The rich don't pay their taxes anyway
-- George W. Bush, Hudson, Wisconsin, 18 August 2004
The Republicans in Congress are set against raising taxes on the wealthy. It's like a religion to them.
I wonder if they ever consider the fact that the rich don't tend to pay much in taxes to begin with, because of all the loopholes.
As we learned during the presidential campaign season this year, Mitt Romney hides much of his fortune overseas, and paid 14.1 percent on his 2011 tax returns.
And zillionaire Warren Buffet once famously pointed out that he paid a higher tax rate than his secretary (17.7 percent on $46M compared to her 30 percent on $60K).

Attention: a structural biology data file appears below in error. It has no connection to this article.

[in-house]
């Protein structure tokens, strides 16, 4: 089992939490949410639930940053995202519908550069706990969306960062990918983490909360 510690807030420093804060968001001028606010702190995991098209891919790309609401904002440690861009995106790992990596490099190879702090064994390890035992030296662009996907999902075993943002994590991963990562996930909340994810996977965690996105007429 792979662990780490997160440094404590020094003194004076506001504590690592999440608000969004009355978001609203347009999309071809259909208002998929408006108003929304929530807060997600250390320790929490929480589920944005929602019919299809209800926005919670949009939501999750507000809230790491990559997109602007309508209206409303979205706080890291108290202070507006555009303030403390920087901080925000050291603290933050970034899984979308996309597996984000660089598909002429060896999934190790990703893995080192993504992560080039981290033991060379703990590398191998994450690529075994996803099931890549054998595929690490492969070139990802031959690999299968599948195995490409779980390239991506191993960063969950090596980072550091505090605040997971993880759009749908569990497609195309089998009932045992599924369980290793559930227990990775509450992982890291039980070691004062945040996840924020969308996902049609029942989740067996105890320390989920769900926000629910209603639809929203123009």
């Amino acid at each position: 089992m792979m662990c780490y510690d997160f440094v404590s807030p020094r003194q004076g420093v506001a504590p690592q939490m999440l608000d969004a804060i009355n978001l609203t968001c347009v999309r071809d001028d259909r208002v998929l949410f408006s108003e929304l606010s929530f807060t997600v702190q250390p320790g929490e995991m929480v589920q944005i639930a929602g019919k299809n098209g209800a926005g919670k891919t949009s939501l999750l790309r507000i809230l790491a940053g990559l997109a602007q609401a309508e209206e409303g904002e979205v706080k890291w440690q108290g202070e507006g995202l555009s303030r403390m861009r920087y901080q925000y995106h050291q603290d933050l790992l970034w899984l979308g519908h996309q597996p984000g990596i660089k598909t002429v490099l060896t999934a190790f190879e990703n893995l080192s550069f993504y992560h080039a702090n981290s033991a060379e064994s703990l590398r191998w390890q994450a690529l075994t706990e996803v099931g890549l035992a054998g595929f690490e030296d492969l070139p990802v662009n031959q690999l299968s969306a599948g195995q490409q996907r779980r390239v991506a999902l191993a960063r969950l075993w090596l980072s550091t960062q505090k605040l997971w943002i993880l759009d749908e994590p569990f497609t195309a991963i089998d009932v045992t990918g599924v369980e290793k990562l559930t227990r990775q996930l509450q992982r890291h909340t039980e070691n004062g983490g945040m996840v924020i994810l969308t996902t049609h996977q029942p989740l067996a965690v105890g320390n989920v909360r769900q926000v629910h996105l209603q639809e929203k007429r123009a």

All things considered, I have a strong hunch that raising their tax rates when the Bush tax cuts expire won't bankrupt the rich, even though they'll owe more on their capital gains.
On the other hand, those of us who are not so fortunate will see cuts in our paychecks that could significantly impact how we live. And many of us are already struggling to make ends meet.
A Facebook acquaintance of mine, who happens to be disabled, recently shared his dismay with the fact that Romney has such a low tax rate, while he himself pays 28 percent on $36K per year. He pointed out that Romney has argued that he (Romney) pays plenty of income tax and will not pay a dollar more. I'm sure he won't, even when the Bush tax cuts expire. But my disabled friend has no such choice, lest he land in jail for tax evasion.
And, to add insult to injury, I'm sure the GOP would like to take a hatchet to this guy's disability benefits as well.